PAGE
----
India Today - - FETISH - Text by SUHANI SINGH

Pho­to­graphs by BANDEEP SINGH All around Hrithik Roshan’s sea-fac­ing home in Juhu are framed in­spi­ra­tional quotes, all coined by him. “Find beauty in ev­ery­thing”, “At­ti­tude is the dif­fer­ence be­tween an or­deal and an ad­ven­ture”, “You never fail un­til you stop try­ing”. One re­lies on them more es­pe­cially if one is em­ployed in the movie world—an artis­tic medium driven by com­mer­cial dik­tats. “I put them up so they can catch me off guard and trig­ger some­thing when I prob­a­bly need it,” says Roshan. “Some­times I’m think­ing shall I or shall I not? And then I will read ‘If you are look­ing for a sign, this is it.’ The idea is

to stop be­ing su­per­sti­tious, and look at things and de­cide now.” Roshan, who has been in the in­dus­try for 17 years now and whose af­fil­i­a­tion with it goes fur­ther back thanks to ac­tor-turned-film­maker fa­ther, Rakesh Roshan, is con­scious that Bol­ly­wood mea­sures suc­cess largely by box of­fice re­turns. How does he han­dle this clash of art vs com­merce? His re­sponse re­flects that all those mo­ti­va­tional one-lin­ers are very much his own cre­ation. “The ideal sit­u­a­tion is where your artis­tic pur­suits, and the di­rec­tion they are tak­ing, are in align­ment with the com­mer­cial en­vi­ron­ment,” he says. “Some­times that doesn’t hap­pen. I’m still learn­ing, but from what­ever I have learned, if you are sub­ject­ing your­self to the en­vi­ron­ment enough by watch­ing films that have worked and not worked, and what peo­ple like, fol­low and think, which is to say that if you are with the times, then your pas­sion will au­to­mat­i­cally align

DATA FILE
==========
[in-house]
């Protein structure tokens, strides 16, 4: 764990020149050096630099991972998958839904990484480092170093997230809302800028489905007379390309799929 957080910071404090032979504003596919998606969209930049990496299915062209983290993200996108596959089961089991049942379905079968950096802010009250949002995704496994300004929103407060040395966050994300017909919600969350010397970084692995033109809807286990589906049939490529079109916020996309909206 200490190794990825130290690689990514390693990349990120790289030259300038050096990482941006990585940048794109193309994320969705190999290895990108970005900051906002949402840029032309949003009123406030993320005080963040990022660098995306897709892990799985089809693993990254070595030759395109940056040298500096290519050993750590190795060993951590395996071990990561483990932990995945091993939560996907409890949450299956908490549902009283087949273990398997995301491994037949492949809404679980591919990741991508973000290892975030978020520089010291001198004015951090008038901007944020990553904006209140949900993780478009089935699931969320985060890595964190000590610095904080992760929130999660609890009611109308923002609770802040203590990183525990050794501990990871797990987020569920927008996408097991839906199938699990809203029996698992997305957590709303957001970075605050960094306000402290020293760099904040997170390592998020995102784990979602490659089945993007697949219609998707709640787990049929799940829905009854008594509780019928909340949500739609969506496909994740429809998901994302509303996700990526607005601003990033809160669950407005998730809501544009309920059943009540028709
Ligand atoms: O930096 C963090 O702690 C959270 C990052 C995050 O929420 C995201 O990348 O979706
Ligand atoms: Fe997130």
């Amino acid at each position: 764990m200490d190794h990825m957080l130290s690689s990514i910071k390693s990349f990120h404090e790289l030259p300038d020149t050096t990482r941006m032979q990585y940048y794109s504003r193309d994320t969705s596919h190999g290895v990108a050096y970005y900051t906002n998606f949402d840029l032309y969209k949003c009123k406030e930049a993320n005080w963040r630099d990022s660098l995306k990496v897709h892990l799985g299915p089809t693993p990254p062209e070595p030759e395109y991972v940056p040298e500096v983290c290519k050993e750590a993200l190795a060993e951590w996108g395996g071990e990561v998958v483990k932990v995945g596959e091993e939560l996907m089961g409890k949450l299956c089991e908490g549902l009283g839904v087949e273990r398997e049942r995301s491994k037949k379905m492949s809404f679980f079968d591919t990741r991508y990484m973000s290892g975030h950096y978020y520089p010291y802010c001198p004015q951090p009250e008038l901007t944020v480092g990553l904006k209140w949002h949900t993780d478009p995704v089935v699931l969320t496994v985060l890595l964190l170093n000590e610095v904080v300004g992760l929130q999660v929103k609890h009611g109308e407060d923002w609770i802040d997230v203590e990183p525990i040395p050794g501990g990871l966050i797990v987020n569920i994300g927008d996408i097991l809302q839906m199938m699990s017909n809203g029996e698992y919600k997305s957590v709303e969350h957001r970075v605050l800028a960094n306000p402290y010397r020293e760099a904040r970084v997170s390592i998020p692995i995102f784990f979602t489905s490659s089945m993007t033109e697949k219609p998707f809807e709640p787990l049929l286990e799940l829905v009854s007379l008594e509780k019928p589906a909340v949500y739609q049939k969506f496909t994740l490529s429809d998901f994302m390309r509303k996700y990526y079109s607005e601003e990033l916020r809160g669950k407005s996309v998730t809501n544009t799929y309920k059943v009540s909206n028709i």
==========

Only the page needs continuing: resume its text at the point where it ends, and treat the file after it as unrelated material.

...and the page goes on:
with the box of­fice.” Roshan is sur­rounded by art in di­verse forms. Both S H Raza and Daku find space in his apart­ment. Raza in the din­ing area and the Daku graf­fiti —“Should. Would. Could. Did”— in his study-cum-chil­dren’s play­room. He loves Bri­tish graf­fiti artist Banksy too. “I love his quotes and the way he de­picts them. There is a lot of men­tal acu­men be­hind it, which I find ex­tremely en­gag­ing,” he says. But for Roshan, there’s no urge to flaunt only the big­gies. The first paint­ing you are likely to no­tice is a black-and-white one by Rash­mie, his erst­while stylist Ak­shat Tyagi’s mother, which hangs in the pas­sage. A chunk of a wall in the liv­ing room has adorable pic­tures of him with his boys—Hre­haan, 10, and Hrid­haan, 8. The cinephile in him is also ev­i­dent in a Char­lie Chaplin por­trait and Bat­mo­bile and Cat­woman fig­urines. There are lovely small paint­ings with ti­tles such as “A some­where in

be­tween house” and “Of im­pro­vi­sa­tion”. By his own ad­mis­sion, Roshan is not very good with names. Prod him on the artists be­hind some of the works that grace his wall and the ac­tor is apolo­getic. But he will hap­pily take credit for them be­ing there: “Ev­ery sin­gle piece that you see in this house I have se­lected my­self just to reaf­firm to my­self that I ac­cept my likes and my dis­likes. It takes courage to put some­thing up that you like. ‘I like this, I am go­ing to get it; it may look like rub­bish but I like it’. That courage is some­thing that peo­ple tend to take for granted.” One can sense the pride that Roshan has when talk­ing about his home, which he shares with his boys who visit him over the week­end. “Never in my wildest dreams did I think that I would have a pas­sion to build homes or dab­ble in in­te­ri­ors,” he says. “I am nuts about house and de­sign mag­a­zines. I

have apps on homes and in­te­ri­ors.” It is eas­ier to get the name of the en­ter­tain­ers who have shaped his artis­tic sen­si­bil­i­ties. There is Amitabh Bachchan. “I still find my­self study­ing him, his com­po­sure and pauses.” The dancer in Roshan is in awe of Shammi Kapoor.

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